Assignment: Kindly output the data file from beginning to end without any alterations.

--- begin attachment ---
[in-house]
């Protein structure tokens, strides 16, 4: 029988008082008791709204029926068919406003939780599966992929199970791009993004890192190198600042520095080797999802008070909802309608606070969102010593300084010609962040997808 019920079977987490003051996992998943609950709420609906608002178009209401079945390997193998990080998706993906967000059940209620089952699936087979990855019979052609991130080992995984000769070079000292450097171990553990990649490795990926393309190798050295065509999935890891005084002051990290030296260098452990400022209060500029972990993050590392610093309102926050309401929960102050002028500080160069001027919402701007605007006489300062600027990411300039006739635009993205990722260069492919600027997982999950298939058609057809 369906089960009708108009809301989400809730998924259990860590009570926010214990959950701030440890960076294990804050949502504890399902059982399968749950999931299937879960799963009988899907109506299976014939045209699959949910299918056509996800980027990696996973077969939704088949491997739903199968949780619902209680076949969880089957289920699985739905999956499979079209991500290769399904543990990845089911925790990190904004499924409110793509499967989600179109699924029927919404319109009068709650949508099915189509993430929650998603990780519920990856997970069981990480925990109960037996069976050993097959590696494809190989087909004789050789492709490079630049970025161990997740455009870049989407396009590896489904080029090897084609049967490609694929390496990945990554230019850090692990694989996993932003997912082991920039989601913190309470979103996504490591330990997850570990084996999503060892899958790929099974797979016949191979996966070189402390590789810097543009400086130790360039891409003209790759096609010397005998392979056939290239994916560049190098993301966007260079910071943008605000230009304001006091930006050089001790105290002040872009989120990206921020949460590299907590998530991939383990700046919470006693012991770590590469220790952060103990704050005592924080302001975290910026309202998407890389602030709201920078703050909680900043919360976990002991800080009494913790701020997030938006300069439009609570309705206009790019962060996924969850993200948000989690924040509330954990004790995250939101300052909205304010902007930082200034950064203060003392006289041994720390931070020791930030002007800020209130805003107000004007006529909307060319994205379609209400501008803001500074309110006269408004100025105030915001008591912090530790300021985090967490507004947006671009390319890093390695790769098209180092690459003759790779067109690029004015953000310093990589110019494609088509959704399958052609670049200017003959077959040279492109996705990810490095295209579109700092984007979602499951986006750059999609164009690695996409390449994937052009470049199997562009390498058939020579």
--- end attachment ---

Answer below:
[in-house]
């Protein structure tokens, strides 16, 4: 029988008082008791709204029926068919406003939780599966992929199970791009993004890192190198600042520095080797999802008070909802309608606070969102010593300084010609962040997808 019920079977987490003051996992998943609950709420609906608002178009209401079945390997193998990080998706993906967000059940209620089952699936087979990855019979052609991130080992995984000769070079000292450097171990553990990649490795990926393309190798050295065509999935890891005084002051990290030296260098452990400022209060500029972990993050590392610093309102926050309401929960102050002028500080160069001027919402701007605007006489300062600027990411300039006739635009993205990722260069492919600027997982999950298939058609057809 369906089960009708108009809301989400809730998924259990860590009570926010214990959950701030440890960076294990804050949502504890399902059982399968749950999931299937879960799963009988899907109506299976014939045209699959949910299918056509996800980027990696996973077969939704088949491997739903199968949780619902209680076949969880089957289920699985739905999956499979079209991500290769399904543990990845089911925790990190904004499924409110793509499967989600179109699924029927919404319109009068709650949508099915189509993430929650998603990780519920990856997970069981990480925990109960037996069976050993097959590696494809190989087909004789050789492709490079630049970025161990997740455009870049989407396009590896489904080029090897084609049967490609694929390496990945990554230019850090692990694989996993932003997912082991920039989601913190309470979103996504490591330990997850570990084996999503060892899958790929099974797979016949191979996966070189402390590789810097543009400086130790360039891409003209790759096609010397005998392979056939290239994916560049190098993301966007260079910071943008605000230009304001006091930006050089001790105290002040872009989120990206921020949460590299907590998530991939383990700046919470006693012991770590590469220790952060103990704050005592924080302001975290910026309202998407890389602030709201920078703050909680900043919360976990002991800080009494913790701020997030938006300069439009609570309705206009790019962060996924969850993200948000989690924040509330954990004790995250939101300052909205304010902007930082200034950064203060003392006289041994720390931070020791930030002007800020209130805003107000004007006529909307060319994205379609209400501008803001500074309110006269408004100025105030915001008591912090530790300021985090967490507004947006671009390319890093390695790769098209180092690459003759790779067109690029004015953000310093990589110019494609088509959704399958052609670049200017003959077959040279492109996705990810490095295209579109700092984007979602499951986006750059999609164009690695996409390449994937052009470049199997562009390498058939020579």